Wednesday, January 13, 2016

Good Guys Without Guns (or Lawyers)

The police came knocking on our door the other day. Turns out that another neighbor had called in a disturbing the peace report on our next-door neighbors who routinely argue if not worse. As I answered the policeman's questions, I began to feel guilty that I hadn't been the one to make the call myself. Then it occurred to me that my behavior had changed over recent history in part because personal intervention in neighborhood incidents is a lot more risky now. This is one of the unspoken consequences of the proliferation of guns in our American society: Unarmed good guys won't help you now.

I lived in a very ugly neighborhood in Cincinnati in the 1990s, and domestic violence and youth gangs were essentially weekly problems I faced in my apartment building. I had zero tolerance for either, and regularly spoke my mind to those doing the offending. Granted, now I have a spouse who's welfare I must consider as a higher priority than even my own, but there are plenty of reasons I rarely intervene in loud squabbles anymore. The biggest one is that I don't know what weapons they may bring to the fight. Logic and a good vocabulary don't seem to go very far these days.

Even aside from the potential for lethal force is the potential of legal force. Everyone is armed and litigation-happy. I better make sure that if I confront someone now, that it is on neutral territory. We have a homeowner's association here in our townhouse complex, so I'm not even sure where the boundaries are. I can't afford to open us up to a lawsuit from anybody.

This is why neighbors don't know each other anymore. We don't trust each other, we assume the worst, we value "privacy" above all else, and we don't participate in neighborhood events. This is certainly true of younger people for the most part. We have an annual neighborhood association meeting and it is attended by less than one dozen people.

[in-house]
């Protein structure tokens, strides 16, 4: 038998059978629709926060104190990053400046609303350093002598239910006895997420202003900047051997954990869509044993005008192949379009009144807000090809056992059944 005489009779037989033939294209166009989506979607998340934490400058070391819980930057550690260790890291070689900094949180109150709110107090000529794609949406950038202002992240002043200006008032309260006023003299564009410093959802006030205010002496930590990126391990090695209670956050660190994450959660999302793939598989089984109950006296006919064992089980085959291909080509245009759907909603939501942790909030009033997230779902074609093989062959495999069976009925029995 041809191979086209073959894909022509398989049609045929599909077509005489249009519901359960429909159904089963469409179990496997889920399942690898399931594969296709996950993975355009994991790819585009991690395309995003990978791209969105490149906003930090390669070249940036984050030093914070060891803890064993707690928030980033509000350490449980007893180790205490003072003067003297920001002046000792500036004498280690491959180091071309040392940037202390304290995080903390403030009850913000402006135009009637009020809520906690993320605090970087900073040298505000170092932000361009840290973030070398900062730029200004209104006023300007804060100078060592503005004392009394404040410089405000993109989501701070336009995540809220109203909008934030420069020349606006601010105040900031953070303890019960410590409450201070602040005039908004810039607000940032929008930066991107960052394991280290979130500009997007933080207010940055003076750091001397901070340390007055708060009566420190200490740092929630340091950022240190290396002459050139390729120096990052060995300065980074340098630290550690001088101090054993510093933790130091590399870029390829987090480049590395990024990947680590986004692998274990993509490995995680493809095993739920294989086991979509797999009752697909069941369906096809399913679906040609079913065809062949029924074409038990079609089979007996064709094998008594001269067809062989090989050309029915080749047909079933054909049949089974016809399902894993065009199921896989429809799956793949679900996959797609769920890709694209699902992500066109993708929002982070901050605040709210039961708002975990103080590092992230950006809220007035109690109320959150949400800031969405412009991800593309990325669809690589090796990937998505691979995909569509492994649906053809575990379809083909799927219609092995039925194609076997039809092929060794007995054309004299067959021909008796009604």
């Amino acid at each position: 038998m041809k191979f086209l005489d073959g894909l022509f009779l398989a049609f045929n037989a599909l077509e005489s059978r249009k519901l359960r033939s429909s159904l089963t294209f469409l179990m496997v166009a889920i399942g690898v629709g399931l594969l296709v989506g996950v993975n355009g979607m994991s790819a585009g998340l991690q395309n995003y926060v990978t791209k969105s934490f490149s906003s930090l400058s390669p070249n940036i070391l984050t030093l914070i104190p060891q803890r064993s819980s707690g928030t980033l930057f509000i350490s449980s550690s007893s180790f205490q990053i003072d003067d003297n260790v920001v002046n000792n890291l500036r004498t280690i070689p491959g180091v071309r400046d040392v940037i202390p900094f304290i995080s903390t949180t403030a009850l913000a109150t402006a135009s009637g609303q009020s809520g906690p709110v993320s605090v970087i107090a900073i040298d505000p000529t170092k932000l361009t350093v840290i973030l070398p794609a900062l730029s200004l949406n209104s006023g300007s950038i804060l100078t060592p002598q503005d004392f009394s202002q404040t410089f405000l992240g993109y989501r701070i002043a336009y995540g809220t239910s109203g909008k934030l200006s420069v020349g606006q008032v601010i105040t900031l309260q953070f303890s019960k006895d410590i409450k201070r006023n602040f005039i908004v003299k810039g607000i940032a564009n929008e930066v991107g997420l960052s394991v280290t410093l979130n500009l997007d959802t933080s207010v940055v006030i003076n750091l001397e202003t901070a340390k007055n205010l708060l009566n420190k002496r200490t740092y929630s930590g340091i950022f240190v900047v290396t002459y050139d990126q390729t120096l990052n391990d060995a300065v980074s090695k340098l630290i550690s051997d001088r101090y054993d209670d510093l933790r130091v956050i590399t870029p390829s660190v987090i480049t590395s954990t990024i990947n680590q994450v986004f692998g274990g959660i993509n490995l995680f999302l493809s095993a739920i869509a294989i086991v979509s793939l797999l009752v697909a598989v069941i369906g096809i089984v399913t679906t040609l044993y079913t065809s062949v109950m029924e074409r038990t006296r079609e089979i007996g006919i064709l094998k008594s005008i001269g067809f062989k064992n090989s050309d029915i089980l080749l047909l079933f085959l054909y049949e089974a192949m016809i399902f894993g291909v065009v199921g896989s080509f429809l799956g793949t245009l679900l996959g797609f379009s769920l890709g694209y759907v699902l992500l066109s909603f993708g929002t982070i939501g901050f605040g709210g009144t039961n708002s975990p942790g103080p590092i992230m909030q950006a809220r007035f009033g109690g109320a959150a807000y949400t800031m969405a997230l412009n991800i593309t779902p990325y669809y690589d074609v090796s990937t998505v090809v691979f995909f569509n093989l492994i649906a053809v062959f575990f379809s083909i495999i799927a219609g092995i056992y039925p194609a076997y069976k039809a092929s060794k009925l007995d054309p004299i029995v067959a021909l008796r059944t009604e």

Our neighborhood is also largely "minority." We don't know how to talk to each other even if we did want to. I am not saying ethnic diversity is a bad thing. Far from it, but everyone sticks with their own kind and it is at the least awkward to try and change that. The last time I spoke to any neighbor was because the postman had delivered their mail to our address.

I have no idea how to change any of this, and frankly my will to try has become mired in the inertia of the status quo. I would sooner run for public office than a leadership role in my own HOA. There is something more appealing about serving anonymous citizens than dealing with the pot-head across the walkway.

The bottom line is that I am embarrassed by the person I have become. I have maintained empathy and respect for the vulnerable among us, but have ceased to intervene out of fear and the "hassle" that often comes from doing so. Still, I will not give in to the point of purchasing a gun myself, or putting a lawyer on retainer. What to do instead of that remains the challenge.

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